Hedge funds are struggling to hire traders.

Hedge Funds Can't Find Enough People Who Want to Work for Them

Hedge Funds Can't Find Enough People Who Want to Work for Them

Business Insider
Analyzing the top news stories across the web
Dec. 8 2015 2:41 PM

Hedge Funds Can't Find Enough People Who Want to Work for Them

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What do I gotta do to get some talent here?

Photo by Andrew Burton/Getty Images

This post originally appeared on Business Insider.

Hedge funds are increasingly finding it difficult to hire good people. That's according a big report on hedge fund hiring trends that Barclays sent out to clients last month.

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The 24-page report, prepared by the bank's hedge fund strategic consulting team, is clear in its message: Hedge funds are going to have to shape up if they want to recruit.

"An HF is a ‘people’ business; a strong and stable talent base is the main, if not the only, source of competitive advantage," the report said.

"In recent years a confluence of industry trends is making talent harder to find for many hedge funds, mainly because the demand for hedge fund talent is continuing to grow as industry assets rise while the sell side (banks), traditionally a key source of talent, is shrinking in size."

The report noted that hedge fund assets grew to $2.8 trillion in 2014 from $1.4 trillion in 2008. Headcount grew to 75,000 from 35,000.

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Historically, the investment banks have been a steady source of talent for hedge funds. That's starting to shift as more young people head to Silicon Valley.

"The sell side is also challenged because it no longer appears to occupy a preeminent position in new graduates' minds as they think about career opportunities. Technology firms are, more recently, a bigger draw for top talent at universities and PhD programs."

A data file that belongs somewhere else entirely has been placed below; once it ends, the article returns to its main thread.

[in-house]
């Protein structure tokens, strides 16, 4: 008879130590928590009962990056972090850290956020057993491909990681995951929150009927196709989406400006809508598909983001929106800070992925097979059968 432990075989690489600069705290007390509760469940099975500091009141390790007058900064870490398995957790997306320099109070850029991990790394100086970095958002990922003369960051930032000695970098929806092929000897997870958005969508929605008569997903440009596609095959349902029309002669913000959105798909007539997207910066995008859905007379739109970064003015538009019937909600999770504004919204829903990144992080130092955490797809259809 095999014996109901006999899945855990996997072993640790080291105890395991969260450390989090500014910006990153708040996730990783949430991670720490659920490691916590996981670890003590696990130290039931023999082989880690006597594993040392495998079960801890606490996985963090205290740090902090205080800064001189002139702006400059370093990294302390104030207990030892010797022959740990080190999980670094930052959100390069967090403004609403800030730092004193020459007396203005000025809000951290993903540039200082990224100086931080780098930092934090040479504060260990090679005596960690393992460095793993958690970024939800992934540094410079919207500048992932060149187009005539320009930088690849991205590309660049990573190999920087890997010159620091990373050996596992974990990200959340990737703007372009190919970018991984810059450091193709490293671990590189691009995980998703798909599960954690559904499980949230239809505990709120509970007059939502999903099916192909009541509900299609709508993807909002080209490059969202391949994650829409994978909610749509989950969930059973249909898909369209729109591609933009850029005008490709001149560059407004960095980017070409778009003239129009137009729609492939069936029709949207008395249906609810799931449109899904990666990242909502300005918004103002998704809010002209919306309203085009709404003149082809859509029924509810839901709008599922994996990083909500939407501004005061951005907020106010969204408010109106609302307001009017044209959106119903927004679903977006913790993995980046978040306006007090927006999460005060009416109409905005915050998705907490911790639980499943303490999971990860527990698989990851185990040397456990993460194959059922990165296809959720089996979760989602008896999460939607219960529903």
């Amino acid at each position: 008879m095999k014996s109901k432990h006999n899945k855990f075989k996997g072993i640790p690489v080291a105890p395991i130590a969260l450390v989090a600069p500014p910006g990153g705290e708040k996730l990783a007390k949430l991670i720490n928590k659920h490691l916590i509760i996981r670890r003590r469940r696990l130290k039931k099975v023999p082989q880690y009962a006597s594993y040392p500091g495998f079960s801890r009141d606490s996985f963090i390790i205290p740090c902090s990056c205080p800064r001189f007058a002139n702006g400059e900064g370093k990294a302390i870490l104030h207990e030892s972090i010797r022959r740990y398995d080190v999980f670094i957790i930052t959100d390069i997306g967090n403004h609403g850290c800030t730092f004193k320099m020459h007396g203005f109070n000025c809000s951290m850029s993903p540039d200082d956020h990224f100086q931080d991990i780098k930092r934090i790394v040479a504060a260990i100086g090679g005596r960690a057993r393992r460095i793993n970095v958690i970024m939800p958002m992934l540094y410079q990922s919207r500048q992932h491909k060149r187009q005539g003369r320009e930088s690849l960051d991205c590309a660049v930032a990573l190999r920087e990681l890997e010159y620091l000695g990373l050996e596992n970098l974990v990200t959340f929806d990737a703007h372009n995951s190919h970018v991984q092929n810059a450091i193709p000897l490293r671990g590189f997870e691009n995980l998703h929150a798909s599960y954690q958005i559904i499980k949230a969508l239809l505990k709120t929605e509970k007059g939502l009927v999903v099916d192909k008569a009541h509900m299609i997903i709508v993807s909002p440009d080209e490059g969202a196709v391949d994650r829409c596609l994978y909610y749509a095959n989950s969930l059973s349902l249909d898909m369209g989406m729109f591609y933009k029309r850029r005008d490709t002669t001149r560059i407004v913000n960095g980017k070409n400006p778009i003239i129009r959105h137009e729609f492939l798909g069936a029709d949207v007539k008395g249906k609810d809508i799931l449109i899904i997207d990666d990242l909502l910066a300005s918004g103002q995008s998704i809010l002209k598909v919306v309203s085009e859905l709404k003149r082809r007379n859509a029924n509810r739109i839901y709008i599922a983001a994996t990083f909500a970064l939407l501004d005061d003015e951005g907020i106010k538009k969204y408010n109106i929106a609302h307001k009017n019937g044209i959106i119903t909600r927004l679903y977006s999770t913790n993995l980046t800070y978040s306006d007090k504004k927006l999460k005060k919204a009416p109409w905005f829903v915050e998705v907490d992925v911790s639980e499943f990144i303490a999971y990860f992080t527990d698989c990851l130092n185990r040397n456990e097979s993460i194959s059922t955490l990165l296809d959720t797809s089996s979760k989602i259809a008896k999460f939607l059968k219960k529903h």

That said, the sell side still supplies the most talent to hedge funds. It's just not as dominant as it used to be.

According to Barclays, the banks supply around 30 percent of investment talent today at hedge funds, down from what they estimate used to be around 70 percent in the past.

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Figure 6 compares the growth rate of campus recruiting class sizes for Investment Banking and Capital Markets at banks from 2009 to 2014.

Barclays/Business Insider

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Barclays noted that talent for hedge funds tends to come from two divisions on the sell side—investment banking and capital markets.

While investment banking class sizes have increased, capital markets and sales and trading classes have seen a decrease. This, according to Barclays, may lead to a potential shortfall for certain roles and hedge fund strategies.

For instance, Barclays predicts that it will be more challenging to find traders and portfolio managers, particularly for non-equity strategies such as macro and fixed income relative value.

With hedge funds no longer recruiting as many folks from the sell side, they'll either have to farm their own talent or poach from other firms.

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One example of a hedge fund that has been leading the way in farming its own talent lately is Point72 Asset Management, the $10 billion family office hedge fund led by Steve Cohen.

As Business Insider's Portia Crowe reported, Point72 recently launched its own namesake academy, a 15-month paid program that trains college graduates for potential analyst positions at the firm.

As Point72's president, Doug Haynes, noted, the academy "will help us get first crack at the next generation of investor talent before they might go elsewhere."

It's a smart move.

"Our view is that given the shortage of talent availability (with exit of proprietary trading desks at banks and with the sell side continuing to shrink), there will be more focus on grooming talent internally for even these firms going forward," the Barclays report said.